A team of 1MCB barristers is assisting six men and one woman in their appeals before the Uganda Court of Appeal.  Each was sentenced to death following their conviction for the robbery and murder of local politician Leonard Isingoma in 2005: the appellants are appealing both conviction and sentence.

The appeals against sentence share a common thread: international jurisprudence requires that, where domestic law permits capital punishment, it must be reserved for ‘the rarest of the rare’.

The appeals against conviction raise a number of distinct grounds. They include the ineffective assistance of counsel where one advocate represented all seven defendants notwithstanding that some of them relied on ‘cut throat’ defences, misdirection as to the burden and standard of proof applicable within a ‘voir dire’ to determine the admissibility of confession evidence, errors in relation to the cross-admissibility of co-defendants’ out of court statements, misdirection as to the meaning of ‘common intention’, and reliance on weak and unreliable circumstantial evidence.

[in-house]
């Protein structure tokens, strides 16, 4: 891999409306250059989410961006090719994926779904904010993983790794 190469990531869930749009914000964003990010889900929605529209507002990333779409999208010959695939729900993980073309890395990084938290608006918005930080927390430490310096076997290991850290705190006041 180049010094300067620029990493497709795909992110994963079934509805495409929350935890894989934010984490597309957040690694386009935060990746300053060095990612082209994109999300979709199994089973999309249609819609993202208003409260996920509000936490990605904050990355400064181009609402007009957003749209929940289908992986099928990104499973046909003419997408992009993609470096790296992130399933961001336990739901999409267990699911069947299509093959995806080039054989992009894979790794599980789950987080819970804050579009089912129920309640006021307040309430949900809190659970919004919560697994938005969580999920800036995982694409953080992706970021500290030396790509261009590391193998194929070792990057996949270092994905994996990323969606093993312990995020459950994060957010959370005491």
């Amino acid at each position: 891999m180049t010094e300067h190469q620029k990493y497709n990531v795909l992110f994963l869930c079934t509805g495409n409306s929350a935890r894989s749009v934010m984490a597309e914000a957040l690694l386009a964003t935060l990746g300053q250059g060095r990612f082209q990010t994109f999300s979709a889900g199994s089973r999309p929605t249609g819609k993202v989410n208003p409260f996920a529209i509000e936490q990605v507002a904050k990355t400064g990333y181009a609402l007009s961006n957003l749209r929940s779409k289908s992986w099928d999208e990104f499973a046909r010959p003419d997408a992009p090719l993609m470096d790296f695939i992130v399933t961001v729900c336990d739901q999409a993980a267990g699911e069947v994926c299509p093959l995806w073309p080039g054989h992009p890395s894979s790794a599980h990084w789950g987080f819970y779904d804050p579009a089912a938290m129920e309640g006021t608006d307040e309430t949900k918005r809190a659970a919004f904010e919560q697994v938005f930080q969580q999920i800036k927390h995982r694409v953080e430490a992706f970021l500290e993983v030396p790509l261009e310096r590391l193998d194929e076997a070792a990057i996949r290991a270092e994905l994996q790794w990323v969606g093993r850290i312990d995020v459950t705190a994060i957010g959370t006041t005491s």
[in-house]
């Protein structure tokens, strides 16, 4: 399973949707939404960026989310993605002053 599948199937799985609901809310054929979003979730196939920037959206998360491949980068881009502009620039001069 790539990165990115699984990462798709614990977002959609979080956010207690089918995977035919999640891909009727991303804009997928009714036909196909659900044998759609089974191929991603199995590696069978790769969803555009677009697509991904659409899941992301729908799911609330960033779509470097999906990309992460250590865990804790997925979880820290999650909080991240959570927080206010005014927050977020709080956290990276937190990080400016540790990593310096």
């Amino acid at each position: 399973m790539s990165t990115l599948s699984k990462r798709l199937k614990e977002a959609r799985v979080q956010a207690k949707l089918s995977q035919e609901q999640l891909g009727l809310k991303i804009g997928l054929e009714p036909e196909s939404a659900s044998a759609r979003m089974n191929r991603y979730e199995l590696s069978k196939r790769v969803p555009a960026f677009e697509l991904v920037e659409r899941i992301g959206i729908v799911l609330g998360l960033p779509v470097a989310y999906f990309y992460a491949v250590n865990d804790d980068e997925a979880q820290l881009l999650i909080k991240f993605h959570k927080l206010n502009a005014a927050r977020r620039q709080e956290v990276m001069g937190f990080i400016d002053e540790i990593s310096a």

The team is working with Justice Centres Uganda and the Centre for Capital Punishment Studies: it comprises Tanya Murshed, Gwawr Thomas, Alex Chakmakjian, Bernadette Smith and Ariane Adam.